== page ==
Inquiry and Observation
Wisdom grows out of our clear seeing in each moment. Seeing the arising and passing of our experience and how we relate to it. It arises through our gentle and careful inquiry into the workings of the body and mind and through an open inquiry into how this body and mind relate to the whole world around us. For insight to develop, this spirit of observation and deep questioning must be kept in the forefront. We can collect and quiet the mind, but then we must observe, examine, see its way and its laws.
As we meditate we can learn more about desire, see what its root is, see whether it is pleasant or painful, see how it arises and affects our life. We can equally well observe moments of stillness and contentment. We can also begin to observe the inner workings of cause and effect, the laws of karma. Similarly, the law of impermanence can reveal itself under our attention, how it operates, and whether there is anything in our experience that does not change. As things change, we can also observe how attachment works and see how tension and grasping are created in our body and mind. We can see what closes our heart, and how it can open. Over time we may discover new levels of stillness in ourselves or find lights or visions or a whole array of new inner experiences. We can also discover our shadow and bring our awareness to the fears and pains and deep feelings we have long suppressed in our lives. Insights about the psychological patterns we live by will arise, and we can see the functioning of the level we call the personality. When we bring the same spirit of inquiry and awareness to our relation with the whole world around us, our observation can also show us the illusions of our boundaries and how to truly connect the inner and the outer.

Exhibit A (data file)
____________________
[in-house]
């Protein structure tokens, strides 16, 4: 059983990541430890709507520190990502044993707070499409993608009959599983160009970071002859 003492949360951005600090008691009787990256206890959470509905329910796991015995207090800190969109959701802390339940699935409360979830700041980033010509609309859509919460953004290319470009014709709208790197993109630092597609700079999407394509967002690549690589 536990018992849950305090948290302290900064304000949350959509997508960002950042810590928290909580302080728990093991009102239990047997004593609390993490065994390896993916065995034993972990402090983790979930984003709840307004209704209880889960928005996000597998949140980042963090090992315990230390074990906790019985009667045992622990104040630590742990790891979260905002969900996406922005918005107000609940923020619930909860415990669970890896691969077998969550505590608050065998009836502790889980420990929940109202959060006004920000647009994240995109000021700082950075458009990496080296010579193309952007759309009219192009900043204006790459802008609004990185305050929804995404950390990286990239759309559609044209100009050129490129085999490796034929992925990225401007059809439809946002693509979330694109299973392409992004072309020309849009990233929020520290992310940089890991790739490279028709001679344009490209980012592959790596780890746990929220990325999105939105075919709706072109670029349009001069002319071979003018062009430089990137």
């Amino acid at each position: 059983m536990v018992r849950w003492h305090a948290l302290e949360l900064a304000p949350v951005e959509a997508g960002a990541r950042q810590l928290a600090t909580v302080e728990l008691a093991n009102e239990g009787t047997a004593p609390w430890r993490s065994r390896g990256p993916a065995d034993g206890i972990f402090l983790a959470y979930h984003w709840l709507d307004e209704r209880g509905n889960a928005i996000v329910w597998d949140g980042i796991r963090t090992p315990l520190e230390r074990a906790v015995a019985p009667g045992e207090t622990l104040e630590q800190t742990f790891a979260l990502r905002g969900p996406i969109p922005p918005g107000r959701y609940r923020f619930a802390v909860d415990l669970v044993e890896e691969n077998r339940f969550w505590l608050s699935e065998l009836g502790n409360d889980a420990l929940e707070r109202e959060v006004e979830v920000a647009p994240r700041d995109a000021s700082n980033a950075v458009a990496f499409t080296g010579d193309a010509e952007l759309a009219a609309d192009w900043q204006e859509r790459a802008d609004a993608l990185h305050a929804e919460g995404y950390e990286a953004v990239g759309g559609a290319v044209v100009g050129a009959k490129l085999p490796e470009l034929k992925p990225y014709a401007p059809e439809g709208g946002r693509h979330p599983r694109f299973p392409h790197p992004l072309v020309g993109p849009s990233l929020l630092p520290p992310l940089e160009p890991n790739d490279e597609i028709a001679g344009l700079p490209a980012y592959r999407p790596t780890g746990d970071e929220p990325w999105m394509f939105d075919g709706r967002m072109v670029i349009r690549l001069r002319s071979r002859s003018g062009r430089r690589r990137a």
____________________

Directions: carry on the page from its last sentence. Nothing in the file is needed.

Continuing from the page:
Beyond these, our inquiry can lead us to most fundamental spiritual questions, the nature of our own self. If everything we see is changing, what can we identify in this process as ourself? We can see what concepts or body image or deep sense of self we hold as ‘‘me’’ or ‘‘mine,’’ as who we are, and begin to question this whole structure. And perhaps, in deep stillness, we can come to that which goes beyond our limited sense of self, that which is silent and timeless and universal.
Wisdom is not one particular experience, nor a series of ideas or knowledge to be collected. It is an ongoing process of discovery that unfolds when we live with balance and full awareness in each moment. It grows out of our sincerity and genuine openness, and it can lead us to a whole new world of freedom.
Insight meditation is a path of discovery. It is straightforward and direct, with no frills or gimmicks. It is simple, though not easy. Although the forms vary, the genuine practice of insight meditation is this single quest: to establish a foundation of harmonious action, to collect and concentrate the mind and body, and to see the laws of life by our own true, careful, and direct observation. After understanding the way of practice and realizing that meditative life involves this whole process of awakening, there is only one thing left to do. We have to undertake it ourselves.
This excerpt is taken from the book, “Seeking the Heart of Wisdom”